Blake Ellis is wired to work outdoors.

Born in Tallahassee, Florida, and raised in Evansville, Indiana, Ellis has been drawn to and relished spending time outside for as long as she can remember. Whether camping with her family, swimming, hiking, and canoeing at Girl Scouts camp, or watching her mother volunteer to rehabilitate sick, injured, or orphaned birds, nature was a source of both joy and comfort.

“As a kid, I was always outside doing all kinds of things—running, climbing, fishing, exploring,” she said. “I was lucky enough to grow up in a rural area where I could go for acres and acres and acres exploring the woods.”

Today Ellis (MSW, ’21) is at the leading edge of harnessing the natural world’s healing powers—even when that environment itself may trigger anxiety. As a certified forest therapy guide, she leads participants to think mindfully about how the natural world impacts our well-being, from easing anxiety to calming the nervous system to deepening connection through our senses.

“For me, it’s about helping people foster a sense of kinship and reciprocity with the natural world and recognizing that relationship to place and connect with nature,” she said. “I think that is absolutely essential for health and wellness—individually but also community health and wellness and the health of our ecosystem.”

After earning her degree in human resource management from Florida State University in 2010, Ellis asked herself the question many newly minted college graduates have: “Now what?”

“I graduated at the peak of the financial crisis,” she said. “I couldn’t find a job, even though I had this undergraduate degree.”

Seizing the opportunity, Ellis traveled. After two years living in New Wylie, South Carolina, and Atlanta, Georgia, she taught English for a year in Taiwan. She worked for World Wide Opportunities on Organic Farms, an organization that facilitates homestays in exchange for farming participation, on a pair of organic farms in Taiwan and for 10 months at a New Zealand farm. Realizing she was on her path to finding her passion, she returned to Evansville in January 2015, ready for her next step.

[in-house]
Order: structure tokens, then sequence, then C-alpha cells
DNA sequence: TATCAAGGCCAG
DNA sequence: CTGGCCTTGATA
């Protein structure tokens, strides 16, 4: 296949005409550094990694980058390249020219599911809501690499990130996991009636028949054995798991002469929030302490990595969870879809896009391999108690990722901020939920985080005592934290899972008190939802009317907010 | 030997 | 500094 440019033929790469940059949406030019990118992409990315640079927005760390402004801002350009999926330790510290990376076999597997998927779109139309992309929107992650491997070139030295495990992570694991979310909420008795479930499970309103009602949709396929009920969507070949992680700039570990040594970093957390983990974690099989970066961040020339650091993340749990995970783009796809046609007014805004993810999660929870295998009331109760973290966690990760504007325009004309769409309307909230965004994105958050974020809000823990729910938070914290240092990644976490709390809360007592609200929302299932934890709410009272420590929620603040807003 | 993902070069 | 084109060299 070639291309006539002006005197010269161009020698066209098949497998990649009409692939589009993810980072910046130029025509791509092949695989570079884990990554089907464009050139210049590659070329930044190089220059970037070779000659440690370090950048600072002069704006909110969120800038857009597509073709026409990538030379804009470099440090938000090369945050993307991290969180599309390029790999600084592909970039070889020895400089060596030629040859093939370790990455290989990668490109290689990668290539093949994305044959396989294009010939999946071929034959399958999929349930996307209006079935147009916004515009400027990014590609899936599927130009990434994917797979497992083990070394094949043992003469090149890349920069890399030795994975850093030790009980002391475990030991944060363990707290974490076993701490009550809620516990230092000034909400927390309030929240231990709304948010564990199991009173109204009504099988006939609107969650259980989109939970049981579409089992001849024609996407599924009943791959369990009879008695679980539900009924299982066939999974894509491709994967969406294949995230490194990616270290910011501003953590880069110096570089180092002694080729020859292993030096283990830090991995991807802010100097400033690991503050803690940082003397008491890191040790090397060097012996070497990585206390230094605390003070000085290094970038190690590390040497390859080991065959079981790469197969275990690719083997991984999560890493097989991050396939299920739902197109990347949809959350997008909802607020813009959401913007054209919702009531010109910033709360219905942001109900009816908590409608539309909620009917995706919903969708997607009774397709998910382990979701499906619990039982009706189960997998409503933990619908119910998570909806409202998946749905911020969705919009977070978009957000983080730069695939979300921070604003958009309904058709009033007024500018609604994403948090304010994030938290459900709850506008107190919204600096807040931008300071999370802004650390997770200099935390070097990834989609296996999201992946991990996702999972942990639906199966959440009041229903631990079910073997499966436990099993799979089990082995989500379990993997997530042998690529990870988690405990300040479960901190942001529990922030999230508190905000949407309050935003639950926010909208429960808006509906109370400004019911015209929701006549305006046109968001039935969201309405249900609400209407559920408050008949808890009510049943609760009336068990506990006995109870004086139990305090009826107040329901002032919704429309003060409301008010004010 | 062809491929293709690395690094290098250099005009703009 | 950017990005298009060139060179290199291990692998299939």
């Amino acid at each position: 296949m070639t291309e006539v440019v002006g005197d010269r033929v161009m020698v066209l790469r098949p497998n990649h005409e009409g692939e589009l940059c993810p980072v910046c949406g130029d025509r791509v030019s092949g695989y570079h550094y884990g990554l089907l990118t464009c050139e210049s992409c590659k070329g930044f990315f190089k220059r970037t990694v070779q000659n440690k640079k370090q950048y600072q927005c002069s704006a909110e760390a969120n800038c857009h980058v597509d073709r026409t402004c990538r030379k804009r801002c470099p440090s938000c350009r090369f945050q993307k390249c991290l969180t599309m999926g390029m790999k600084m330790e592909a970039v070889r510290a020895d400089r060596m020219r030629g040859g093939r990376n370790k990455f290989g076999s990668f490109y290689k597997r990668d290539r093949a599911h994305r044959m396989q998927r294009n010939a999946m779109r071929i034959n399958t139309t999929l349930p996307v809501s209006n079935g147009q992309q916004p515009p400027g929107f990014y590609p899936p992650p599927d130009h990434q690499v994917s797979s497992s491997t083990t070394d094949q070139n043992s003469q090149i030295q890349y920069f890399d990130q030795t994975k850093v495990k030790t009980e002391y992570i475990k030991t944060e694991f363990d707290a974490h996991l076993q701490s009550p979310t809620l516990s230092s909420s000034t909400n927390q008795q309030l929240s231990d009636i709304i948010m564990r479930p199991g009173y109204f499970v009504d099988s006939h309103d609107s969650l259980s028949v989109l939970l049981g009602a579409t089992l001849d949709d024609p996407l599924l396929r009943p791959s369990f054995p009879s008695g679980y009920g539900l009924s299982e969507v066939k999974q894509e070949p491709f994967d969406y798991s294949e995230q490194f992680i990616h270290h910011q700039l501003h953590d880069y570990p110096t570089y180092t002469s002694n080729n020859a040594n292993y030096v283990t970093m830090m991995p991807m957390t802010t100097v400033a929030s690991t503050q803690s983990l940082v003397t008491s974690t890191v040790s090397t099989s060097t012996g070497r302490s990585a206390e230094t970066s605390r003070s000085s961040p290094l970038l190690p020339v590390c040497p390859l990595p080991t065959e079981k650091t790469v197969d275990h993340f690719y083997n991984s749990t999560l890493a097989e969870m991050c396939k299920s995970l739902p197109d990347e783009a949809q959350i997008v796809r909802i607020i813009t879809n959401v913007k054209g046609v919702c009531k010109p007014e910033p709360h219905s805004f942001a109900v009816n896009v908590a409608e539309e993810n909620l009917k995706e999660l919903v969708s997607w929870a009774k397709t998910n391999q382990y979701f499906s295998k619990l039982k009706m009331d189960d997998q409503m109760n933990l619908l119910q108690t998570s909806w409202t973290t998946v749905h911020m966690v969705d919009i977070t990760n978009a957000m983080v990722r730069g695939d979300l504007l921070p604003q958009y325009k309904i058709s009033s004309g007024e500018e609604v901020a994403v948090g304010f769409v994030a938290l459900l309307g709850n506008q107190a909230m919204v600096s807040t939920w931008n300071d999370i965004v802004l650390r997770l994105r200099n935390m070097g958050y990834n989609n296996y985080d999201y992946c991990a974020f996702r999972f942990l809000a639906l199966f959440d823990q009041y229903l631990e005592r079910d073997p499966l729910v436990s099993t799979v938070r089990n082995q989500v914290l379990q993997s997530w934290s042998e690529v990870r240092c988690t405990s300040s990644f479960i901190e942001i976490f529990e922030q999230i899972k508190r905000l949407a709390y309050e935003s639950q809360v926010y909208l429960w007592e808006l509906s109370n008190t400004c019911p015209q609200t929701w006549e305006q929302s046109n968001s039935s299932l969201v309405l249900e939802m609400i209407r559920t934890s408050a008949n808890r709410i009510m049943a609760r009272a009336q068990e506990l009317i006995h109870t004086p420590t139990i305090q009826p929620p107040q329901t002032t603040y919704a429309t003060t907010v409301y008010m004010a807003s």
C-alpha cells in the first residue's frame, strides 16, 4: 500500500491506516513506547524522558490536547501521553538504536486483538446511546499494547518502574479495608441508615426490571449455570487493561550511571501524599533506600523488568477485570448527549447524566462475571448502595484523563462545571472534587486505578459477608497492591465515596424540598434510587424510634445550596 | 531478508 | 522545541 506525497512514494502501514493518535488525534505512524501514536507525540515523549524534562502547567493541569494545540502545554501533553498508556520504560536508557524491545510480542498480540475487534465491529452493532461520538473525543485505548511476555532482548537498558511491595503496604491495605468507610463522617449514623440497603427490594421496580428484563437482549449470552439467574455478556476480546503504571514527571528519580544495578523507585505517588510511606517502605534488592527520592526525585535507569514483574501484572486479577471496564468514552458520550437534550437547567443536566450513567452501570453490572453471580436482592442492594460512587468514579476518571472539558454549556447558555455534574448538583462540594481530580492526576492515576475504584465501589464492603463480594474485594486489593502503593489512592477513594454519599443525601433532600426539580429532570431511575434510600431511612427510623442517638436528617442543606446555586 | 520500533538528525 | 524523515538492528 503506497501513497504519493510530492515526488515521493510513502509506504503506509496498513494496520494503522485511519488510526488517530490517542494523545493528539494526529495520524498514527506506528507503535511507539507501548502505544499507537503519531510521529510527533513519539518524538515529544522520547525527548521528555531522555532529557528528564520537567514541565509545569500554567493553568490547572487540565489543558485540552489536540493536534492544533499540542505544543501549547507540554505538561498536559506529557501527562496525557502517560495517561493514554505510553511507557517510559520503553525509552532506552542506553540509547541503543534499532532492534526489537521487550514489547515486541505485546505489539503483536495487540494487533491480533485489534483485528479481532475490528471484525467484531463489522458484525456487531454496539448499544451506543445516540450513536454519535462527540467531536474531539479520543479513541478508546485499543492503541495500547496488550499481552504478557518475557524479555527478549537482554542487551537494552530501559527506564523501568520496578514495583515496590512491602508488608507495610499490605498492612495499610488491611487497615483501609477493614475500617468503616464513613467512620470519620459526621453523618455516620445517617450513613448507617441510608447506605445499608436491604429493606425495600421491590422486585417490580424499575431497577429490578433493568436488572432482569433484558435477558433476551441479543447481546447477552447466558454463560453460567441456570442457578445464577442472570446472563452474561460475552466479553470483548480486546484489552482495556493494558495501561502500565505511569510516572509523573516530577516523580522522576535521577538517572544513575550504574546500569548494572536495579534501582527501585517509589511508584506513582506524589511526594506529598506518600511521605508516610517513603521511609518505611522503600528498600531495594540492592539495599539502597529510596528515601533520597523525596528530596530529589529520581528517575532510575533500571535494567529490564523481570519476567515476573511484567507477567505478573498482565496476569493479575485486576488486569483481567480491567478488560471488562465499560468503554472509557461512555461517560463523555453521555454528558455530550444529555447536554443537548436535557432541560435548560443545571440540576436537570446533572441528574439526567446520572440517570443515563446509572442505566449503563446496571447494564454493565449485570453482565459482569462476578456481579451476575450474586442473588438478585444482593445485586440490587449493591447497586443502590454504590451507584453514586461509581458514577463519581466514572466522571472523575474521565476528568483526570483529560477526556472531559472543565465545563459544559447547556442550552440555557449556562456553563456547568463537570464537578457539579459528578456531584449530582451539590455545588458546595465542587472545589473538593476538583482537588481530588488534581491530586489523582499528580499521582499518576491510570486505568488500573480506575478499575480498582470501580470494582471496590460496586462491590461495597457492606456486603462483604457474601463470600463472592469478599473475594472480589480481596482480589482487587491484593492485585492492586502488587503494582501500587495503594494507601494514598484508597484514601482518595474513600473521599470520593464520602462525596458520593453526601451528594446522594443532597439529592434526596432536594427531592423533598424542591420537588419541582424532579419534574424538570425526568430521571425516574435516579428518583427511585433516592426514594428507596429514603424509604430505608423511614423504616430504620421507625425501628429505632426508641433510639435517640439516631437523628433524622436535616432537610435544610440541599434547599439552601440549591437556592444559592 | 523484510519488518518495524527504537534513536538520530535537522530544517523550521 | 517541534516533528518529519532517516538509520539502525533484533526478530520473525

Blake Ellis sits crosslegged in a patch of grass
From the Carr Fire and Camp Fire in 2018 to the 2020 North Complex Fire to the 2021 Dixie Fire, Ellis sees forest therapy playing a role in helping North State residents navigate their grief and mourning associated with the loss of place and beloved environment—which is called solastalgia.

“I realized that I care about building community and finding that nature connection tending to the land,” she said. “I had been so untethered for four or five years, and I was ready to put down roots.”

In May 2015, she moved to Chico with her best friend, thinking it would be an appropriate launching spot to find purpose in a larger city on the West Coast.

“I came here with all my belongings in the back of my car, thinking that I was going to move somewhere else,” she said. “Then I thought, ‘Wait, I’m looking for community, my best friend in the whole world lives here, I have to start here.’ I spent a couple of weeks here and fell in love with this community—I never left.”

After the 2018 Camp Fire, Ellis worked in disaster case management for AmeriCorps and noticed a pattern amongst her and her colleagues’ clients—an overwhelming depth of grief over the loss of the Ridge’s ecosystem and environment.